by Sarah Jane Schostack
Urinetown, the Musical tells you what it is. It does not hide nor mask itself, but embraces its quirks, bad title and all. Originally on Broadway in 2001, Urinetown turned the theater world on its end. Everything about it seemed to ensure a flop.
As Little Sally and Officer Lockstock will explain to you almost as soon as the lights come up, the show had bad subject matter, a bad title, and so much more. Broadway was going for bigger budgets, bigger casts, and revival after revival after revival of the classics. Musicals were glitz, glam, and smiles. Urinetown was the opposite. And more to the point, it was met every single night with uproarious laughter and applause.
Urinetown was a contemporary, black musical comedy, not the first and not the last but certainly one of the only in its time. Tackling the hypocrisy of capitalism, socialism, environmentalism, and just about every other “ism” you can name, no one was safe from the wry, deadpan wit of its writers. Moreover, in our then recently post 9/11 world, it was an excuse to laugh. Standing next to happy, traditional musicals such as Mamma Mia! or Oklahoma!, it did not shy away from the darker themes the theater was avoiding.
Much like the first episode of Saturday Night Live! after 9/11, when producer Lorne Michaels asked then-Mayor Rudy Guiliani “Can we be funny?” and receiving laughter and applause, Urinetown was funny despite and in relief of our pain. It mocked the big hits of Chicago, West Side Story, Fiddler on the Roof, and Les Miserables as only the underdog can. It fearlessly embraced bathroom humor as a central plot point.
It was narrated by a slick cop and a 40-year-old woman dressed as a savvy seven-year-old. It made absurdity its brother-in-arms and fought the battle for laughs with a straight-faced stare, leaving audiences wondering if the actors even thought their own work to be humorous. Most importantly, beneath all of its irony, sarcasm, and word play, it had a set of heart and morals only realized when seen in its entirety. Young lovers fell in love and were torn apart by misjudgments and insurmountable circumstances.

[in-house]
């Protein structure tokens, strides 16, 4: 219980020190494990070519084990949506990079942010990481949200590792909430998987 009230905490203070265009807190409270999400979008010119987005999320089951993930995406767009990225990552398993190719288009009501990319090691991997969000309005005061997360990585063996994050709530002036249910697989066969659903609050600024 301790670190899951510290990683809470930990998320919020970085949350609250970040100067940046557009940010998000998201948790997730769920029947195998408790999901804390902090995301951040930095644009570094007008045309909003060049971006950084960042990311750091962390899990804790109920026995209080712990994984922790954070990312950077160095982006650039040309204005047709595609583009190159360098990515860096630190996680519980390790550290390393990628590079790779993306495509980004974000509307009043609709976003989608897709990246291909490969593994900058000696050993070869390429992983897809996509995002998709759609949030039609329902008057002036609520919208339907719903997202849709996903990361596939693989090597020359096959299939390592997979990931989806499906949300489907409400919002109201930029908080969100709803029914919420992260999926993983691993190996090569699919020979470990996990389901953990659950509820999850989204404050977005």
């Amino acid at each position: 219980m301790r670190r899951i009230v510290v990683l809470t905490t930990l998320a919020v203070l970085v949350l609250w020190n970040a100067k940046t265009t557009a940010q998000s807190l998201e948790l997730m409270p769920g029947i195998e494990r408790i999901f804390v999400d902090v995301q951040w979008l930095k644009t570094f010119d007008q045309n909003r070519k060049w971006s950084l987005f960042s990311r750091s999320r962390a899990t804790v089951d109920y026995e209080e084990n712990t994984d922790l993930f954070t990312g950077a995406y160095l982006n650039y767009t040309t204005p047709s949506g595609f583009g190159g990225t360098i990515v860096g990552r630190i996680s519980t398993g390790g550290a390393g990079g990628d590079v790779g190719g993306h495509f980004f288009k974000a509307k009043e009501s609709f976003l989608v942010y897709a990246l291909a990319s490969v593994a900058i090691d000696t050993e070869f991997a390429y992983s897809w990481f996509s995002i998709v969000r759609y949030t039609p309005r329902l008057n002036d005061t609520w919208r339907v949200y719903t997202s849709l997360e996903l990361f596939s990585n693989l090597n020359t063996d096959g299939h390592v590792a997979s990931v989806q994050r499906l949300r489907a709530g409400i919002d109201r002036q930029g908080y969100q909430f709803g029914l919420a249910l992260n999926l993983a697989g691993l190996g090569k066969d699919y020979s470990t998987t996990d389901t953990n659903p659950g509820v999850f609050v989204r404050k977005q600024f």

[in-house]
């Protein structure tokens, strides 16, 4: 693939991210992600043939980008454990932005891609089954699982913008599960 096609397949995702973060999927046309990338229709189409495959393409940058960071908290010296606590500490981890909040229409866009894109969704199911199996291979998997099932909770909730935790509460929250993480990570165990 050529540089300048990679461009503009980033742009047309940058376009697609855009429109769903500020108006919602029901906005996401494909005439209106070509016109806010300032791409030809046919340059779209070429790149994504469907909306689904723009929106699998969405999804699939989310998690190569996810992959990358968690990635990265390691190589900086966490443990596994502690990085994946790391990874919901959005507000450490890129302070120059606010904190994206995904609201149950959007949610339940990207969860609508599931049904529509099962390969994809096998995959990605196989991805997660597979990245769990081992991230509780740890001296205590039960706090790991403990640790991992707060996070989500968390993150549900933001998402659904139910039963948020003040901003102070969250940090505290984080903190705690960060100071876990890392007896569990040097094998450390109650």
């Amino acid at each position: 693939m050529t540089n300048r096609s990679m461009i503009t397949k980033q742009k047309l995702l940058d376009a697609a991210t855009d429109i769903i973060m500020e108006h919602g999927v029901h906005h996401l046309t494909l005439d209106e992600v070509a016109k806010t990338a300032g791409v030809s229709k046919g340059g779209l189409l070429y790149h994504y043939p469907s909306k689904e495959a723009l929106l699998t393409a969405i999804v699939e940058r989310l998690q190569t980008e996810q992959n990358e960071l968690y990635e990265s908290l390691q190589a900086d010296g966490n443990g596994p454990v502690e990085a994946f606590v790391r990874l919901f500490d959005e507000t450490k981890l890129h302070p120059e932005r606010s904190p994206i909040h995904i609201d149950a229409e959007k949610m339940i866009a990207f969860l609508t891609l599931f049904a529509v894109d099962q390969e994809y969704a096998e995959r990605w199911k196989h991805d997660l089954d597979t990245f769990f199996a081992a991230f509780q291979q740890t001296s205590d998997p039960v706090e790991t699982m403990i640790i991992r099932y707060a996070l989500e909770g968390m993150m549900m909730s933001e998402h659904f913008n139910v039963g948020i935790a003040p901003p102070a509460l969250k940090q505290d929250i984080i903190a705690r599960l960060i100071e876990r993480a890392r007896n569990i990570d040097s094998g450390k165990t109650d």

The morality of money versus lives was subversively questioned on a minute-to-minute basis. The disenfranchised only rose so far and the greedy were not entirely wrong. It was something to chew on, a point of view lacking from the romantic comedies surrounding it.
And, after all these years, it remains current. For satire, when done well, is always remembered and ideally learned from.
Thank you to these writers for their satirical little monster of a show: without it, our theater would be more predictable than exciting. Thank you to this company for doing the good work to honor the complexities as well as the simplicities of every character. Thank you to this team for their imagination in putting our own twist on this icon. And thank you to you—for without an audience, a comedy is an empty room of clowns laughing at their own jokes. I hope, with your permission of course, we will be funny, even if we aren’t trying to be.
Sarah Jane Schostack is the director of Urinetown. Urinetown runs until June 17 at Lost Nation Theater, with performances Thursdays–Sundays
Urinetown by the numbers
- 50+ costume changes in the show (with at least 1 onstage!)
- 14 Actors playing 28 characters
- 5 Musicians playing 8 instruments
- 3 Directors
- 2 Assistant Directors/Choreographers
- 5 Designers
- 3 Stage managers
- 5 Run crew
- 7 Scenic/Props technicians
- 8 Costume crew
- 400 Light cues
- 150 Costume pieces and glitter